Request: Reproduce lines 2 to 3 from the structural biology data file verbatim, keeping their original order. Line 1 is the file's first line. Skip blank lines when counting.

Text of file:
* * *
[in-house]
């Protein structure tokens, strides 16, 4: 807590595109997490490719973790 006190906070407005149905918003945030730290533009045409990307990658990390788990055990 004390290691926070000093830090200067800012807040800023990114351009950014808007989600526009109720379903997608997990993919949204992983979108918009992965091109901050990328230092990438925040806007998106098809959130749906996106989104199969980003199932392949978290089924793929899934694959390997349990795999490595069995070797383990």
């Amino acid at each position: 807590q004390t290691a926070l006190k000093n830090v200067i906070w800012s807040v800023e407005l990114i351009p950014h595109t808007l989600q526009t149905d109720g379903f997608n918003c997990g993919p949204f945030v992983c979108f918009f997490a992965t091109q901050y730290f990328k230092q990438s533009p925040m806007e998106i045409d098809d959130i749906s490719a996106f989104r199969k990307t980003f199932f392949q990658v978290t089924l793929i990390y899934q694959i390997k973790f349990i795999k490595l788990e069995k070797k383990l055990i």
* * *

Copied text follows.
């Protein structure tokens, strides 16, 4: 807590595109997490490719973790 006190906070407005149905918003945030730290533009045409990307990658990390788990055990 004390290691926070000093830090200067800012807040800023990114351009950014808007989600526009109720379903997608997990993919949204992983979108918009992965091109901050990328230092990438925040806007998106098809959130749906996106989104199969980003199932392949978290089924793929899934694959390997349990795999490595069995070797383990």
């Amino acid at each position: 807590q004390t290691a926070l006190k000093n830090v200067i906070w800012s807040v800023e407005l990114i351009p950014h595109t808007l989600q526009t149905d109720g379903f997608n918003c997990g993919p949204f945030v992983c979108f918009f997490a992965t091109q901050y730290f990328k230092q990438s533009p925040m806007e998106i045409d098809d959130i749906s490719a996106f989104r199969k990307t980003f199932f392949q990658v978290t089924l793929i990390y899934q694959i390997k973790f349990i795999k490595l788990e069995k070797k383990l055990i």